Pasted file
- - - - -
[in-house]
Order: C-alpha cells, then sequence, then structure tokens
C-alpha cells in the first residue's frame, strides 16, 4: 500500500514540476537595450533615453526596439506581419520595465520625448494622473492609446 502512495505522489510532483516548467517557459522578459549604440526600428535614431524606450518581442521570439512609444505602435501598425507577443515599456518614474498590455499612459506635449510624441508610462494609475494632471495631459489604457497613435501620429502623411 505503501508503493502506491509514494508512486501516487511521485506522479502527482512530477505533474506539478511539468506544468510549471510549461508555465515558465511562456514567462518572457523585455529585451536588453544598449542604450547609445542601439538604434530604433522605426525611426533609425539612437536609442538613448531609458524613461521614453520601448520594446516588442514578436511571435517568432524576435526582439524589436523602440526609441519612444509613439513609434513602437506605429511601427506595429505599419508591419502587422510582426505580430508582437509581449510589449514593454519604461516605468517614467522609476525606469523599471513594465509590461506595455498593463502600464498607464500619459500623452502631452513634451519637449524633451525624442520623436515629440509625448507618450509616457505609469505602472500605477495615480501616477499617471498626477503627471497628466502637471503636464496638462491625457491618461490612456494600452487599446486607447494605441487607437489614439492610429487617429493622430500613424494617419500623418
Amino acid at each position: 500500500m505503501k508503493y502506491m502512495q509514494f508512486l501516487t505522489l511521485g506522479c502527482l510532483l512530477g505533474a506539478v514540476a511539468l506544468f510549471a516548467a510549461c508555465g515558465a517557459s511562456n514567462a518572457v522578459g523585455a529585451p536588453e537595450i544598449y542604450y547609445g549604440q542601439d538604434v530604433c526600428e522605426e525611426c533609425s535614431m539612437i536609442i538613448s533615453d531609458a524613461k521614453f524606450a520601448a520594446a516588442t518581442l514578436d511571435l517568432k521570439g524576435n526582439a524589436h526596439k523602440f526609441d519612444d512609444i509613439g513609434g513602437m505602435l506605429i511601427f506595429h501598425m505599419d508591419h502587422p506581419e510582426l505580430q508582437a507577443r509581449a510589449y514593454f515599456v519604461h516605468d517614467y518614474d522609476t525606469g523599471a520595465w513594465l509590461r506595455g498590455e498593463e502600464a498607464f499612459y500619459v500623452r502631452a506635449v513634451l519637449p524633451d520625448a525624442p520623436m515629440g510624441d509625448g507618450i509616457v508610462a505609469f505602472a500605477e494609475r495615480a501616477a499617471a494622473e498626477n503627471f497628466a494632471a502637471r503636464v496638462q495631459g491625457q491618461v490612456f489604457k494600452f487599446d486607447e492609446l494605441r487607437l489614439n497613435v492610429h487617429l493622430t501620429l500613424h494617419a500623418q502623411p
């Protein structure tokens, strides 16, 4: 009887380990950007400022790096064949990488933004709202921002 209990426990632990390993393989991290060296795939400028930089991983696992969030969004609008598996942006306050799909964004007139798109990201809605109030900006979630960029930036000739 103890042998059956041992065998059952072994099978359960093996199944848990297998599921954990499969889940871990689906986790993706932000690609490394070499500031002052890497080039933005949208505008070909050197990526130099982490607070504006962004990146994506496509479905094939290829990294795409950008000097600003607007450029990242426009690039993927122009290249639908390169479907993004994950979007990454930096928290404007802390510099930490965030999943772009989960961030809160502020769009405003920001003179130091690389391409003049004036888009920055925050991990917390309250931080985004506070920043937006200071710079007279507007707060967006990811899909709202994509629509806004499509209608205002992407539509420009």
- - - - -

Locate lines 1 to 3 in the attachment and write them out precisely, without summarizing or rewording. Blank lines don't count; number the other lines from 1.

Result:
[in-house]
Order: C-alpha cells, then sequence, then structure tokens
C-alpha cells in the first residue's frame, strides 16, 4: 500500500514540476537595450533615453526596439506581419520595465520625448494622473492609446 502512495505522489510532483516548467517557459522578459549604440526600428535614431524606450518581442521570439512609444505602435501598425507577443515599456518614474498590455499612459506635449510624441508610462494609475494632471495631459489604457497613435501620429502623411 505503501508503493502506491509514494508512486501516487511521485506522479502527482512530477505533474506539478511539468506544468510549471510549461508555465515558465511562456514567462518572457523585455529585451536588453544598449542604450547609445542601439538604434530604433522605426525611426533609425539612437536609442538613448531609458524613461521614453520601448520594446516588442514578436511571435517568432524576435526582439524589436523602440526609441519612444509613439513609434513602437506605429511601427506595429505599419508591419502587422510582426505580430508582437509581449510589449514593454519604461516605468517614467522609476525606469523599471513594465509590461506595455498593463502600464498607464500619459500623452502631452513634451519637449524633451525624442520623436515629440509625448507618450509616457505609469505602472500605477495615480501616477499617471498626477503627471497628466502637471503636464496638462491625457491618461490612456494600452487599446486607447494605441487607437489614439492610429487617429493622430500613424494617419500623418